I have been professionally cursed. I have never worked at a company where people (who didn’t work at the company) could properly pronounce the company name on their first try.
I started my post college career at Schlumberger whose global headquarters were out of Paris. To be honest I’m not even sure all 100,000 employees could pronounce it correctly. To top this, I arrived shortly after they acquired an IT consulting company called Sema. After paying probably $500k to a brand consulting firm they decided to call us SchlumbergerSema. Oh thanks! Not only did people butcher Schlum-BURGER by itself, adding Sema just added to the number of permutations on how to butcher the pronunciation. Sema is only four letters but which is it? (SEE-mah, SAY-mah, SEM-mah).
I got over it quickly since my business cards had the Olympic logo on it (since we did the security consulting for the Olympic games) and right before I left they decided to sell off Sema and my stock options immediately vested… Score!
The reason I left was that I got a call from a headhunter who introduced me to this little startup called Appian and about 7 days later I had a job offer in my hand. I don’t particularly remember pronouncing Appian was a thing back in 2004. I mean, I got my first cell phone just 2 years earlier and “apps” were not even a thing. Or maybe, it was just the fact that most of the people I interacted with actually worked at Appian and after being corrected a time or two they conformed to the proper way of saying Appian (to be revealed later).
Fast forward about 5 years, I had moved to Chicago and was running the Professional Services team for North America. At the time, we introduced Appian Professional Services early in the sales cycle as a way to differentiate against our competition. I’m not going to lie, we had delivery teams full of super intelligent and impressive people and client success was not only a thing it was the norm. We even had to prepend the goal, model, and outcome with “wildly” since we didn’t just have happy clients, we had WILDLY HAPPY CLIENTS!
As part of that journey selling with some of Appian’s best super stars — like Scott Ulrichs, Ryan Gates and Peter Vaccarella — we formed that special bond by which I mean we could complete each other’s sentences and could sell this stuff in our sleep. So much so that we had fun doing it and at times too much fun.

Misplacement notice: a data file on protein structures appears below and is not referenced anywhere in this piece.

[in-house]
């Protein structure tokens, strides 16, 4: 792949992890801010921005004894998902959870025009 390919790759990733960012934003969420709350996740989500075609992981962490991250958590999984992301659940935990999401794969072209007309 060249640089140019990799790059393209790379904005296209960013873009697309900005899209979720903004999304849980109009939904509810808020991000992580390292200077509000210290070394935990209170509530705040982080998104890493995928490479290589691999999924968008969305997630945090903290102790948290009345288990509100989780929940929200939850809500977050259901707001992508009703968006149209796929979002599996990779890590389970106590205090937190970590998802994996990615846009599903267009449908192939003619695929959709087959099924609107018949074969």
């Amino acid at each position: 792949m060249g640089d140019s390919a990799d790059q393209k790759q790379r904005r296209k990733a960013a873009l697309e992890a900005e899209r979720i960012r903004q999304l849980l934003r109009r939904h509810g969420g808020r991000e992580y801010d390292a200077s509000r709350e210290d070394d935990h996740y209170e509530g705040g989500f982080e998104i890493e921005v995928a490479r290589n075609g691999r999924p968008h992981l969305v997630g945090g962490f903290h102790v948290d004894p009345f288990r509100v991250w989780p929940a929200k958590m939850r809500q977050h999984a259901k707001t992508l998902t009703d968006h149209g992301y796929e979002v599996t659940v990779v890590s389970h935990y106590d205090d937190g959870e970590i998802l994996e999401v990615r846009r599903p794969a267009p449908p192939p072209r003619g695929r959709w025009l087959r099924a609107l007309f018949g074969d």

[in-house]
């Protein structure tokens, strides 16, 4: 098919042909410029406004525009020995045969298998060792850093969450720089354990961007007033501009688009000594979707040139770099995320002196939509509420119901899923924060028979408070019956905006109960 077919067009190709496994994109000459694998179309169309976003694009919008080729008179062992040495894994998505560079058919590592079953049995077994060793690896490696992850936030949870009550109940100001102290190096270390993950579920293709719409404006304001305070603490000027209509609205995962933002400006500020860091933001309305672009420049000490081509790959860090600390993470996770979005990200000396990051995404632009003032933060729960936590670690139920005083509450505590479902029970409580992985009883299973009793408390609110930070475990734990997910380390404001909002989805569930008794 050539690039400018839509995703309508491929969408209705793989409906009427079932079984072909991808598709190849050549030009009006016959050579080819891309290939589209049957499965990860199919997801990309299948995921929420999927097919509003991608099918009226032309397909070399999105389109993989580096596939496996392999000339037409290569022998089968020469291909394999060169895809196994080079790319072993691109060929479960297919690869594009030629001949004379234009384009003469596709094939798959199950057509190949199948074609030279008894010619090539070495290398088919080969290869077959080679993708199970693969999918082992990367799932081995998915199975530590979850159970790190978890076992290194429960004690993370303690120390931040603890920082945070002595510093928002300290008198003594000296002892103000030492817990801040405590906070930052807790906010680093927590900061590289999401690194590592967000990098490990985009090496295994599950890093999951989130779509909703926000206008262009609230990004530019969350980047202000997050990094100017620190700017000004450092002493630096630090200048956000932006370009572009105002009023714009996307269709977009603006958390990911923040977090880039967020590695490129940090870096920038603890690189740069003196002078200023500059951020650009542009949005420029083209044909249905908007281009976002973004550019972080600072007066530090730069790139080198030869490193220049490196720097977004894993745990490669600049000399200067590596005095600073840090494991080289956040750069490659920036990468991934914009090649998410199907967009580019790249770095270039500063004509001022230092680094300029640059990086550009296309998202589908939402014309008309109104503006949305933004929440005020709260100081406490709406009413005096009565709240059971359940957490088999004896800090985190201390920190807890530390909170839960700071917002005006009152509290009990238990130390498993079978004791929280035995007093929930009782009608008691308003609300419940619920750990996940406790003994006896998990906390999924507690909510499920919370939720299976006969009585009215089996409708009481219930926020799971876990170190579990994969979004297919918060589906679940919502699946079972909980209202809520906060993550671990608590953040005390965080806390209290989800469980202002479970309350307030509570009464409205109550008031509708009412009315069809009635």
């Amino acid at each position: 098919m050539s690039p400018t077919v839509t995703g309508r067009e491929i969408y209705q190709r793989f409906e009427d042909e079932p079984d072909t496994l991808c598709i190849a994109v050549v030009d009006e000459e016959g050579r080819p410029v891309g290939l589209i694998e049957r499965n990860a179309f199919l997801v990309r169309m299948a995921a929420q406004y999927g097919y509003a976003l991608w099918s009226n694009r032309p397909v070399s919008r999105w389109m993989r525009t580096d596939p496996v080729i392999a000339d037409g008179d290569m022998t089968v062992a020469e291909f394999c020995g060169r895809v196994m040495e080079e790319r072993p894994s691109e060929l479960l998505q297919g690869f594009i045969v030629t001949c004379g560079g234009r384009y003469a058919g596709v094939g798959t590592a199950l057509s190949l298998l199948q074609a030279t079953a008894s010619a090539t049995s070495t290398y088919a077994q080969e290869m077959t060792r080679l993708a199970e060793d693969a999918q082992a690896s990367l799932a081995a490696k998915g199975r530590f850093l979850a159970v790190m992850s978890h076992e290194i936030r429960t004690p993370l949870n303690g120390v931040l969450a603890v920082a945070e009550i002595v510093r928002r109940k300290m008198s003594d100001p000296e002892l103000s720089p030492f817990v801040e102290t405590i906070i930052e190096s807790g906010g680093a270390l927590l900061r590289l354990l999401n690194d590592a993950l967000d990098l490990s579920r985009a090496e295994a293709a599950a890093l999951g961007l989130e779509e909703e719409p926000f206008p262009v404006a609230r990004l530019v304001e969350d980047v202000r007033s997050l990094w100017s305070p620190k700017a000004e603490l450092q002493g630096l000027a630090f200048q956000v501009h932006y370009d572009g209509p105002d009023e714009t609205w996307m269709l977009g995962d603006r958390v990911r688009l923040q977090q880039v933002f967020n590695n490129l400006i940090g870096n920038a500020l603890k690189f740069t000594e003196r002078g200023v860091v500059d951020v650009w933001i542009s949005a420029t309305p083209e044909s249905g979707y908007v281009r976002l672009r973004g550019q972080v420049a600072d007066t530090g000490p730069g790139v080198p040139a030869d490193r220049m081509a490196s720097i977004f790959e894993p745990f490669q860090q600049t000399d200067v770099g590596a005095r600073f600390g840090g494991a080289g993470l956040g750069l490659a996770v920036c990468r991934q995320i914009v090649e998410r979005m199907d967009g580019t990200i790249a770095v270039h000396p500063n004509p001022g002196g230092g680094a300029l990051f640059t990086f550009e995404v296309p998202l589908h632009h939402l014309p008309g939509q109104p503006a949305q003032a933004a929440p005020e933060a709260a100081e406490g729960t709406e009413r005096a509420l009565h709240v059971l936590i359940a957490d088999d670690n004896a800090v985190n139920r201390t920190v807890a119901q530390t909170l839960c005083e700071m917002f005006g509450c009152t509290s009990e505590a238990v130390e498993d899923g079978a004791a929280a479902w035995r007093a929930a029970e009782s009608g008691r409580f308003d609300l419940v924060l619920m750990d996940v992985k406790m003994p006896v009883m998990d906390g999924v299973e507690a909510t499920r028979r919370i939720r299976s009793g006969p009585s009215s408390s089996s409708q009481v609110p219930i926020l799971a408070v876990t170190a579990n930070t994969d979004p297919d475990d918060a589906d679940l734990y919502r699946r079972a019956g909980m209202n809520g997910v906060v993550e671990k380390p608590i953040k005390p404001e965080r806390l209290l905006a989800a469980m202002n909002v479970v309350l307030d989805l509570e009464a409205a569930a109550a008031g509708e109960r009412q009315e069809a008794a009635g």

One of my most memorable games we would play is when someone mispronounced Appian the next person speaking had to say Appian as many times as possible in their next sentence. To learn anything, repetition is key, right? It would go something like this…
Prospect: We may need to dig a little deeper into the APE-E-ON Process Modeler and how developers and non-developers can use it.
Us: Our Appian team would love the opportunity to showcase the Appian Process Modeler since our Appian Engineering team spent so much time ensuring that Appian was 100% web based (cough, Appian).
Prospect: You APE-E-ON guys sure are innovators!
Us: (Sigh. Unbelievable.)
To be honest, in our years of doing this, our success rates of getting a mis-pronouncer back on the correct pronunciation track was surprisingly low.
By then in 2007, Apple launched this thing called the iPhone and these little things call “apps”. Phew, this is going to get a lot easier, right? Wrong!
Appian even built our own mobile app. So our game became easier…. “in order to build mobile apps at Appian you have to define your app in the Appian app designer interfaces.” But unfortunately, Apple did not solve the Appian pronunciation problem.
I mean, when was the last time you heard someone say the “APE-L” iPhone. Ok, I get it. We eat apples and it may be one of the first words we learned. But did anyone pay attention in history class and learn about the Appian Way?